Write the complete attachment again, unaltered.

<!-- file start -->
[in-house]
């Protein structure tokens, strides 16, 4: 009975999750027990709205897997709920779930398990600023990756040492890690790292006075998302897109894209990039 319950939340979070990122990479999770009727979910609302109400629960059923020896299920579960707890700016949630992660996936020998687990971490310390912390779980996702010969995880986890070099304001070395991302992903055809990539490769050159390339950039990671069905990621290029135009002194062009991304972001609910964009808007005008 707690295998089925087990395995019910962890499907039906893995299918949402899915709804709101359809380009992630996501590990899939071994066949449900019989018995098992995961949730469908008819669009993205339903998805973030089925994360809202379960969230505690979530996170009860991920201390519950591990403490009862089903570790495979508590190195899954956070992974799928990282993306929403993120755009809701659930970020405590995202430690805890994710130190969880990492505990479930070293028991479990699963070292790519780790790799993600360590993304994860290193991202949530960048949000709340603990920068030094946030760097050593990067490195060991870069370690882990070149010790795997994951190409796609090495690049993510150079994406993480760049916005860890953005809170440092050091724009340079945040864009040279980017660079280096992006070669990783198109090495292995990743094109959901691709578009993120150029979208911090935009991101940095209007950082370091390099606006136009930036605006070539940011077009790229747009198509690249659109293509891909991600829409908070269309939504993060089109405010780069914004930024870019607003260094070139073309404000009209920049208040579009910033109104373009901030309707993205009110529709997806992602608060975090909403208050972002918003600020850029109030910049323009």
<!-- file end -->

[in-house]
């Protein structure tokens, strides 16, 4: 009975999750027990709205897997709920779930398990600023990756040492890690790292006075998302897109894209990039 319950939340979070990122990479999770009727979910609302109400629960059923020896299920579960707890700016949630992660996936020998687990971490310390912390779980996702010969995880986890070099304001070395991302992903055809990539490769050159390339950039990671069905990621290029135009002194062009991304972001609910964009808007005008 707690295998089925087990395995019910962890499907039906893995299918949402899915709804709101359809380009992630996501590990899939071994066949449900019989018995098992995961949730469908008819669009993205339903998805973030089925994360809202379960969230505690979530996170009860991920201390519950591990403490009862089903570790495979508590190195899954956070992974799928990282993306929403993120755009809701659930970020405590995202430690805890994710130190969880990492505990479930070293028991479990699963070292790519780790790799993600360590993304994860290193991202949530960048949000709340603990920068030094946030760097050593990067490195060991870069370690882990070149010790795997994951190409796609090495690049993510150079994406993480760049916005860890953005809170440092050091724009340079945040864009040279980017660079280096992006070669990783198109090495292995990743094109959901691709578009993120150029979208911090935009991101940095209007950082370091390099606006136009930036605006070539940011077009790229747009198509690249659109293509891909991600829409908070269309939504993060089109405010780069914004930024870019607003260094070139073309404000009209920049208040579009910033109104373009901030309707993205009110529709997806992602608060975090909403208050972002918003600020850029109030910049323009």